August 24, 2016

EDITORIAL: Cornell Republicans Must Renounce Donald Trump  

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The Cornell University College Republicans plan to “make an announcement” later this week and are likely preparing to endorse a presidential candidate. One particular candidate poses an imminent threat to the values of our country and our campus.

From its founding, Cornell has been a progressive institution, striving to foster an egalitarian and diverse campus. Although never perfectly implemented, the motto ‘any person, any study’ was and remains a radical notion: that every student should have an equal opportunity to receive an excellent education. Regardless of socioeconomic status, race, gender, sexual orientation or physical ability, every student is equal in the pursuit of higher education.

Donald Trump’s candidacy is antithetical to these ideals. In the past year, Trump has demonstrated a fundamental callousness and cruelty toward entire populations of the United States. He is the first presidential candidate in years not only to personally insult his opponents, but also to launch aggressive and bigoted attacks on various sectors of this country. The Republican nominee has called for a ban of Muslim immigrants entering the United States, mocked the disabled, insulted prisoners of war, called for and sparked violence against his opponents and validated the reintroduction of dog whistle racism in national political discourse.

These actions, and much else in Trump’s platform, defy the values of equality and diversity that are fundamental to both our collegiate and national values. There are countless reasons for members of the Cornell community, including the Cornell Republicans, to renounce Trump:

With Cornellians working together in classes and clubs and organizing around social issues, this campus is a testament to the collective strength and creativity of collaboration. A man who declares to the country that he “alone can fix it” has no place in our constitutional democracy, and we cannot support these authoritarian instincts on a campus devoted to collective progress.

As a diverse community that includes Muslim students, veterans, immigrants and people of color, we must promote respect and inclusion by disavowing a nominee who treats them with unabashed contempt. One of the greatest values of a Cornell education is the richness in learning that results from the collaboration and discourse of 14,000 unique individuals. Cornellians, who are more privileged than many American citizens for living in such a rich community, have a responsibility to defend the virtue of diversity.

As a research institution, Cornell is also a bastion of cutting edge academic study. Trump — who has called climate change a “pseudoscientific theory” and called the National Institutes of Health “terrible” — indulges in blatant anti-intellectualism that defies reason and fact. He is a man who is more likely to mock than applaud this campus’ efforts to achieve carbon neutrality by 2035.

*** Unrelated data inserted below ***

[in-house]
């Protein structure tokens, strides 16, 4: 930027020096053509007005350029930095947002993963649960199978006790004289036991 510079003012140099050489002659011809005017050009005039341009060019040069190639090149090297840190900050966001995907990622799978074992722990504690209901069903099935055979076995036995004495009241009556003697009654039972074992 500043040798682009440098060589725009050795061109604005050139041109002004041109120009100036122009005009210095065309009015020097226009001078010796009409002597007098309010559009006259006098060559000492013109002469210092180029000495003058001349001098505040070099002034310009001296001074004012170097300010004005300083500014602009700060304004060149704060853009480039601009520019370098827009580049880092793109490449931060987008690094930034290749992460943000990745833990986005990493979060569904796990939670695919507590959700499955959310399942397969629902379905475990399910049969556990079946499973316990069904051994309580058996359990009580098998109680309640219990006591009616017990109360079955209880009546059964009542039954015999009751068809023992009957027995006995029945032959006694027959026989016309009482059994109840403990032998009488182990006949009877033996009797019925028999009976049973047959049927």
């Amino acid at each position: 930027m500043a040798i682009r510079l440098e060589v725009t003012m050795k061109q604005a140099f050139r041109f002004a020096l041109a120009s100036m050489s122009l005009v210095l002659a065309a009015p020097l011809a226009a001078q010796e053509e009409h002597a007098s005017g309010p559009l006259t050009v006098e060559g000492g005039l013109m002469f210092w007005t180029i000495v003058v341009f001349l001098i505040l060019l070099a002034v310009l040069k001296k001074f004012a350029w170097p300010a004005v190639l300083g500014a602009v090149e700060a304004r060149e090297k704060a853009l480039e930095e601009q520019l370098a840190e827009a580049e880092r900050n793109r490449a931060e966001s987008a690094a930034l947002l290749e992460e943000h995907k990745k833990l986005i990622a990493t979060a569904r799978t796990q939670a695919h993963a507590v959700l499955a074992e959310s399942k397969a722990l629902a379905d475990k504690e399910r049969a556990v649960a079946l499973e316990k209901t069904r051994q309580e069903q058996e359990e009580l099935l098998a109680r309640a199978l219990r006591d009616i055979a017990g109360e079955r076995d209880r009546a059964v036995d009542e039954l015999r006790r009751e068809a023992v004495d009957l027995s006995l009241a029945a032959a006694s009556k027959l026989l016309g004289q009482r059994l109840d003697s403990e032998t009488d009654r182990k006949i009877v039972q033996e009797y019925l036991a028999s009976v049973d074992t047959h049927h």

The Cornell community is served and strengthened by newspapers and other media organizations, including The Cornell Daily Sun. Trump’s threats to “loosen libel laws” and repeated revocation of press credentials flies in the face of the protections of the First Amendment. A free press is the lifeblood of democracy; to limit its reach is a betrayal of our founding document and a thinly veiled attempt to limit the agency and knowledge of American citizens.

The list of Trump’s policy weaknesses and character failings is endless. In the face of a clear and present danger to the American experiment, we as students and patriots must call for a higher standard of morality and devotion to our country’s creed. This summer, the Harvard Republicans Club took a bold step in this direction when they decided not to endorse their party’s nominee for the first time in 138 years. Labeling Trump’s “flirtations with fascism” a threat “unparalleled in the history of our democracy,” the Harvard students also called on other college Republicans to condemn Trump. We are optimistic that Cornell Republicans will prove as courageous and principled as their Harvard peers.

As a community that celebrates all differences, including differences of opinion, we encourage campus Republicans to continue a tradition of open and civil political discourse that will enrich all campus discussion and debate. But to either support Donald Trump or stand by silently as he marches toward the general election is a decision that transcends political differences and endangers the United States. By renouncing Trump, the Cornell Republicans would not only remain loyal to their conservative values, but also reaffirm the ideals of our University and country.